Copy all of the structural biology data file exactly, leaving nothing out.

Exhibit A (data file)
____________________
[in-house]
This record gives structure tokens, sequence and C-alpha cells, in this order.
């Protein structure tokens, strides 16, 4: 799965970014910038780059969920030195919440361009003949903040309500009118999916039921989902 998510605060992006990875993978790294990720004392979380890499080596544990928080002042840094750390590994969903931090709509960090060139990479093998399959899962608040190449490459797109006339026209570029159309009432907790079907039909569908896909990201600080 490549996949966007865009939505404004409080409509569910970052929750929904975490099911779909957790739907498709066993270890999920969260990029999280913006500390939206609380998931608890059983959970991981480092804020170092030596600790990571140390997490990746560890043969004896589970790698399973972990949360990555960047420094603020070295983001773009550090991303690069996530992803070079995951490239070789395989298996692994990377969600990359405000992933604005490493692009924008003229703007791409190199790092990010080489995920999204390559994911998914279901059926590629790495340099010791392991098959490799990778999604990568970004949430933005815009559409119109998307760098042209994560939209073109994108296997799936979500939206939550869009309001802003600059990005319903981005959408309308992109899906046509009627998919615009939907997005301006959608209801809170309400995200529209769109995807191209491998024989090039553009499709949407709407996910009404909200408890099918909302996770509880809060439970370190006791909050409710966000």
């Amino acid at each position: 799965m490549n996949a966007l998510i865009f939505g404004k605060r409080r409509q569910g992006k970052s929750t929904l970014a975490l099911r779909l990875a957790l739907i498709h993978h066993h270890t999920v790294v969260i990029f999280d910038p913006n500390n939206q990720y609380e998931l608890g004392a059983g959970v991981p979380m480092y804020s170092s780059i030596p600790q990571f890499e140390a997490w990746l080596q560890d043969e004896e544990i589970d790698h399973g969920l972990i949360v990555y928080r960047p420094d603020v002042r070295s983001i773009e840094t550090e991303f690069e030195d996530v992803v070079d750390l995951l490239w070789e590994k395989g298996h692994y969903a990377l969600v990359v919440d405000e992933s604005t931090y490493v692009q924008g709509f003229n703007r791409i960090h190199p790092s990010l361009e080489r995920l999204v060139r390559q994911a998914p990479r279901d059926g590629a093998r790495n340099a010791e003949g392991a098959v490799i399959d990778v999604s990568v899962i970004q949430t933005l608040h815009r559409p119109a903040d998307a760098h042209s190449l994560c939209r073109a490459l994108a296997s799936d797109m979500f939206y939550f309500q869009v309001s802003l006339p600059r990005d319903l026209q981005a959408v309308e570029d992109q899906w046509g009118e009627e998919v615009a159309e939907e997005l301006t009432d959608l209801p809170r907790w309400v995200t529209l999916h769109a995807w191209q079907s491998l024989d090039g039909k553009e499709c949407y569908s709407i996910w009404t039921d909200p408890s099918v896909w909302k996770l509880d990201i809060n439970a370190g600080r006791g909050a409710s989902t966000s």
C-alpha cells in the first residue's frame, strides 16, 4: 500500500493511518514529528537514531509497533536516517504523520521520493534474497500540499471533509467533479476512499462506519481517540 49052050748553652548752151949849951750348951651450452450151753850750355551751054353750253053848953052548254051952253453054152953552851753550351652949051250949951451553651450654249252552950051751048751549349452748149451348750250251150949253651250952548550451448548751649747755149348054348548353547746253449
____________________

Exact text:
[in-house]
This record gives structure tokens, sequence and C-alpha cells, in this order.
């Protein structure tokens, strides 16, 4: 799965970014910038780059969920030195919440361009003949903040309500009118999916039921989902 998510605060992006990875993978790294990720004392979380890499080596544990928080002042840094750390590994969903931090709509960090060139990479093998399959899962608040190449490459797109006339026209570029159309009432907790079907039909569908896909990201600080 490549996949966007865009939505404004409080409509569910970052929750929904975490099911779909957790739907498709066993270890999920969260990029999280913006500390939206609380998931608890059983959970991981480092804020170092030596600790990571140390997490990746560890043969004896589970790698399973972990949360990555960047420094603020070295983001773009550090991303690069996530992803070079995951490239070789395989298996692994990377969600990359405000992933604005490493692009924008003229703007791409190199790092990010080489995920999204390559994911998914279901059926590629790495340099010791392991098959490799990778999604990568970004949430933005815009559409119109998307760098042209994560939209073109994108296997799936979500939206939550869009309001802003600059990005319903981005959408309308992109899906046509009627998919615009939907997005301006959608209801809170309400995200529209769109995807191209491998024989090039553009499709949407709407996910009404909200408890099918909302996770509880809060439970370190006791909050409710966000």
């Amino acid at each position: 799965m490549n996949a966007l998510i865009f939505g404004k605060r409080r409509q569910g992006k970052s929750t929904l970014a975490l099911r779909l990875a957790l739907i498709h993978h066993h270890t999920v790294v969260i990029f999280d910038p913006n500390n939206q990720y609380e998931l608890g004392a059983g959970v991981p979380m480092y804020s170092s780059i030596p600790q990571f890499e140390a997490w990746l080596q560890d043969e004896e544990i589970d790698h399973g969920l972990i949360v990555y928080r960047p420094d603020v002042r070295s983001i773009e840094t550090e991303f690069e030195d996530v992803v070079d750390l995951l490239w070789e590994k395989g298996h692994y969903a990377l969600v990359v919440d405000e992933s604005t931090y490493v692009q924008g709509f003229n703007r791409i960090h190199p790092s990010l361009e080489r995920l999204v060139r390559q994911a998914p990479r279901d059926g590629a093998r790495n340099a010791e003949g392991a098959v490799i399959d990778v999604s990568v899962i970004q949430t933005l608040h815009r559409p119109a903040d998307a760098h042209s190449l994560c939209r073109a490459l994108a296997s799936d797109m979500f939206y939550f309500q869009v309001s802003l006339p600059r990005d319903l026209q981005a959408v309308e570029d992109q899906w046509g009118e009627e998919v615009a159309e939907e997005l301006t009432d959608l209801p809170r907790w309400v995200t529209l999916h769109a995807w191209q079907s491998l024989d090039g039909k553009e499709c949407y569908s709407i996910w009404t039921d909200p408890s099918v896909w909302k996770l509880d990201i809060n439970a370190g600080r006791g909050a409710s989902t966000s």
C-alpha cells in the first residue's frame, strides 16, 4: 500500500493511518514529528537514531509497533536516517504523520521520493534474497500540499471533509467533479476512499462506519481517540 49052050748553652548752151949849951750348951651450452450151753850750355551751054353750253053848953052548254051952253453054152953552851753550351652949051250949951451553651450654249252552950051751048751549349452748149451348750250251150949253651250952548550451448548751649747755149348054348548353547746253449